Critical Systems Thinking

Critical systems thinking is a recent systems thinking framework, that wants to bring unity to the diversity of different systems approaches and advises managers how best to use them.

Critical Systems Thinking according to Bammer (2003) "aims to combine systems thinking and participatory methods to address the challenges of problems characterised by large scale, complexity, uncertainty, impermanence, and imperfection. It allows nonlinear relationships, feedback loops, hierarchies, emergent properties and so on to be taken into account and Critical Systems Thinking has particularly problematised the issue of boundaries and their consequences for inclusion, exclusion and marginalisation".

Other articles related to "systems, system":

Interoperability
... Interoperability is the ability of diverse systems and organizations to work together (inter-operate) ... The term is often used in a technical systems engineering sense, or alternatively in a broad sense, taking into account social, political, and organizational factors ... While interoperability was initially defined for IT systems or services and only allows for information to be exchanged (see definition below), a more generic definition could be this ...
Linear Dynamical Systems
... Linear dynamical systems can be solved in terms of simple functions and the behavior of all orbits classified ... In a linear system the phase space is the N-dimensional Euclidean space, so any point in phase space can be represented by a vector with N numbers ... The analysis of linear systems is possible because they satisfy a superposition principle if u(t) and w(t) satisfy the differential equation for the vector field (but not ...
Chaos Theory - Applications
... has been observed in the laboratory in a variety of systems, including electrical circuits, lasers, oscillating chemical reactions, fluid dynamics, and ... in weather, the dynamics of satellites in the solar system, the time evolution of the magnetic field of celestial bodies, population growth in ecology, the ... quantum mechanics and classical mechanics works in the context of chaotic systems ...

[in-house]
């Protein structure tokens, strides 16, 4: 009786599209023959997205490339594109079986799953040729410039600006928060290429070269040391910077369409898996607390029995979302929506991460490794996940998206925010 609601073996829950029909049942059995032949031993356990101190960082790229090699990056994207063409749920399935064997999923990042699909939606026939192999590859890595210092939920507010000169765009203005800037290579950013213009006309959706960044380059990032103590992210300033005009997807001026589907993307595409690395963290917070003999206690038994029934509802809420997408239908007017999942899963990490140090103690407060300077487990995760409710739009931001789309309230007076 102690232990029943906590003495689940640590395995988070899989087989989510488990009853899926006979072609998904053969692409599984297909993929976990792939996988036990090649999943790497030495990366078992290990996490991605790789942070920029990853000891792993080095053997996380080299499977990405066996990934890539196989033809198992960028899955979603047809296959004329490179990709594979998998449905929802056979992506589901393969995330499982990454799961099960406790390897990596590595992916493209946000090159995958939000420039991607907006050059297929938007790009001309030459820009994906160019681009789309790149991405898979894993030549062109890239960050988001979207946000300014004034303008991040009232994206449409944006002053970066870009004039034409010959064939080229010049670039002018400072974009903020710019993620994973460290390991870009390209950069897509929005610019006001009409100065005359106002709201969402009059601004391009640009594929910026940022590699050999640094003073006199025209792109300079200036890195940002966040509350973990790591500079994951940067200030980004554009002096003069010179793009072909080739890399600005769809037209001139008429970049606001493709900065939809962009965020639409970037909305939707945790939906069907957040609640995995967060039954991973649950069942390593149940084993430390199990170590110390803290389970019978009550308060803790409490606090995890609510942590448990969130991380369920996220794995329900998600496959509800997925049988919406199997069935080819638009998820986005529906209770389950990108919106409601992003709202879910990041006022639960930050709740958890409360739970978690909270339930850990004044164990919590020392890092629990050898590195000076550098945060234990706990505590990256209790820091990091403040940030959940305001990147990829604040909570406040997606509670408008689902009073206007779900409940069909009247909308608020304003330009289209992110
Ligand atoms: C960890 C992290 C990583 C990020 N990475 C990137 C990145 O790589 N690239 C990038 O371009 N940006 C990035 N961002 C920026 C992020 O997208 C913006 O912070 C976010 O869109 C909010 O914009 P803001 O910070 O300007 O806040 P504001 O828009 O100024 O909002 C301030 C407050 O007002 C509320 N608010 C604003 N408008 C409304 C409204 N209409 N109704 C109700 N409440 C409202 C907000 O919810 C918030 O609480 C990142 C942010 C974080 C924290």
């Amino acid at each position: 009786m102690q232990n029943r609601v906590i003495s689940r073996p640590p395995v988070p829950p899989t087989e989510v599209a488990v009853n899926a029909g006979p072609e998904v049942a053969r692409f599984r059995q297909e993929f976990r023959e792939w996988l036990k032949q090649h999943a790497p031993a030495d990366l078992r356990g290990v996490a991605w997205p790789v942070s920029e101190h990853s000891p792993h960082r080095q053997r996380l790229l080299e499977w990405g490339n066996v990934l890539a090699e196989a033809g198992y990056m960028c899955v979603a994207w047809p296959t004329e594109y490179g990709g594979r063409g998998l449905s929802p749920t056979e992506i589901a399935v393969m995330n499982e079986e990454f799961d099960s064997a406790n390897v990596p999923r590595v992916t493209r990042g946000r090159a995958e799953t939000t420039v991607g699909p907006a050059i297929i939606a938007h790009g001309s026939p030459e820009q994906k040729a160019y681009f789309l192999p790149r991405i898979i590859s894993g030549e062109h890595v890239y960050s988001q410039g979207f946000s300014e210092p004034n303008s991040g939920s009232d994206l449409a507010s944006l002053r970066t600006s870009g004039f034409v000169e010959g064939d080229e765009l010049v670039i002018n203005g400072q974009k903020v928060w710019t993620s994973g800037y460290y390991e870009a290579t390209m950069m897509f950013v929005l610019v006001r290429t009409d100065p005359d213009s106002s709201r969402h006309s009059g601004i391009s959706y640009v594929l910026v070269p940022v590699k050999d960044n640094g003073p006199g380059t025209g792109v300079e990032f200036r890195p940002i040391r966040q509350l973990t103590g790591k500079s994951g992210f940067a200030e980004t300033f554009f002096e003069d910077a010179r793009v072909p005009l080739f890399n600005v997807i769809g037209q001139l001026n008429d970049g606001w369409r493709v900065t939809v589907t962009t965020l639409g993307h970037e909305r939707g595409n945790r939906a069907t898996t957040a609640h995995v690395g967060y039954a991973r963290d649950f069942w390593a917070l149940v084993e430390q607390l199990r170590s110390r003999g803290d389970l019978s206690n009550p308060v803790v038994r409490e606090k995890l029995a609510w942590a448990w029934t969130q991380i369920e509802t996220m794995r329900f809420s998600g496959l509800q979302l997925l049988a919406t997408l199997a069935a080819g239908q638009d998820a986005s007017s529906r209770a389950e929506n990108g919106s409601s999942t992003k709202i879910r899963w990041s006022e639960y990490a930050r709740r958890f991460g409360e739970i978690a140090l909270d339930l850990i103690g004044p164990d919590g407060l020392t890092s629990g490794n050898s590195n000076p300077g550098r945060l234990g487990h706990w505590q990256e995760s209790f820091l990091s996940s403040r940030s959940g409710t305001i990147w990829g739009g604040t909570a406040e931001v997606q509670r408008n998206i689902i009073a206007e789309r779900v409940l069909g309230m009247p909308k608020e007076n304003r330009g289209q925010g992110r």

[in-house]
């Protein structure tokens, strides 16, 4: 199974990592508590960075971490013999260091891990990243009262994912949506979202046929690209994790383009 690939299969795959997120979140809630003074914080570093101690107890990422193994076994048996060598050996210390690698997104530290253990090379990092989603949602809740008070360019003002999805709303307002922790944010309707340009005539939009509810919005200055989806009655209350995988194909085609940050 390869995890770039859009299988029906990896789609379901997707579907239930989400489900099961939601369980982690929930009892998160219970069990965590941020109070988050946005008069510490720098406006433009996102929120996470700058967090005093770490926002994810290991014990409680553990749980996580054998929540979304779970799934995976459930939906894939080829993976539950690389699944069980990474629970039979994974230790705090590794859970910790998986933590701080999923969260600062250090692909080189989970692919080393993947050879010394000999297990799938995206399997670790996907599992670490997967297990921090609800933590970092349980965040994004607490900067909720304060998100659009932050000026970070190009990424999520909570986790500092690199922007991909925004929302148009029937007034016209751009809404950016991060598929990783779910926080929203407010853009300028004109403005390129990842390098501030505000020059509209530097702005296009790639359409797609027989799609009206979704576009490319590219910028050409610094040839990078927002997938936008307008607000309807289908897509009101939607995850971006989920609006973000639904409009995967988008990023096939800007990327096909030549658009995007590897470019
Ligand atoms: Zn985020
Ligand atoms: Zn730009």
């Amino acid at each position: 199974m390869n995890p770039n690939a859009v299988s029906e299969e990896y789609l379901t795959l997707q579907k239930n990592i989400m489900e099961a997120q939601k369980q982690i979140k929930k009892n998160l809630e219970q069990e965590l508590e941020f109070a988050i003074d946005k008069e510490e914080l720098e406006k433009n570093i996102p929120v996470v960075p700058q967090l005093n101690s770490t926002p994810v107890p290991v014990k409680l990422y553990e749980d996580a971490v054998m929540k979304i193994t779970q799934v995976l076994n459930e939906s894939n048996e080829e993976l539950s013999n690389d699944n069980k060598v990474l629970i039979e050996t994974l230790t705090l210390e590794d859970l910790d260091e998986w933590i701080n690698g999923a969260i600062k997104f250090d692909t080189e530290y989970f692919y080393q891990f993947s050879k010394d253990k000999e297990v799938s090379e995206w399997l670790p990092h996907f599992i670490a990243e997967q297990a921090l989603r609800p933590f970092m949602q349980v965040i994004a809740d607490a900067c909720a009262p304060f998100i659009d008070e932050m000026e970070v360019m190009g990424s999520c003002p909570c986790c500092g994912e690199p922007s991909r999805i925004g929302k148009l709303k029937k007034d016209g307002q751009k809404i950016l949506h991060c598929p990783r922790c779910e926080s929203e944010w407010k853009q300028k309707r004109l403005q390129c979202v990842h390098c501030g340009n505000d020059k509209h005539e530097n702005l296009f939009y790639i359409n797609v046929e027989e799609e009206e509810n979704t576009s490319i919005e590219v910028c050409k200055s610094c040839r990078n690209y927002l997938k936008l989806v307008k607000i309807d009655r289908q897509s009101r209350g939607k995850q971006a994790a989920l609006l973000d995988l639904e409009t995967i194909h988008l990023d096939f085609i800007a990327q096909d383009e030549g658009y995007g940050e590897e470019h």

Chaos Theory - History
... In the system studied, "Hadamard's billiards", Hadamard was able to show that all trajectories are unstable in that all particle trajectories diverge exponentially from ... when it first became evident for some scientists that linear theory, the prevailing system theory at that time, simply could not explain the observed behaviour of certain experiments like that of the ... "noise" was considered by chaos theories as a full component of the studied systems ...
Chaos Theory
... Chaos theory studies the behavior of dynamical systems that are highly sensitive to initial conditions, an effect which is popularly referred to as the butterfly effect ... errors in numerical computation) yield widely diverging outcomes for such dynamical systems, rendering long-term prediction impossible in general ... This happens even though these systems are deterministic, meaning that their future behavior is fully determined by their initial conditions, with no random elements ...

Famous quotes containing the words thinking, critical and/or systems:

    Spig Wead: I’ve been thinking what a heel I’ve been about you and about my own kids. I don’t know, when I do something, I go all the way. Living. Gambling. Flying. I tap myself out. I guess that’s the way I want it to be. Maybe even the way I am.
    Minne Wead: Star-spangled Spig. Damn the martinis, full speed ahead and don’t give up the ship.
    Frank Fenton, William Wister Haines, co-scenarist, and John Ford. Spig Wead (John Wayne)

    To affect the quality of the day, that is the highest of arts. Every man is tasked to make his life, even in its details, worthy of the contemplation of his most elevated and critical hour.
    Henry David Thoreau (1817–1862)

    Not out of those, on whom systems of education have exhausted their culture, comes the helpful giant to destroy the old or to build the new, but out of unhandselled savage nature, out of terrible Druids and Berserkirs, come at last Alfred and Shakespeare.
    Ralph Waldo Emerson (1803–1882)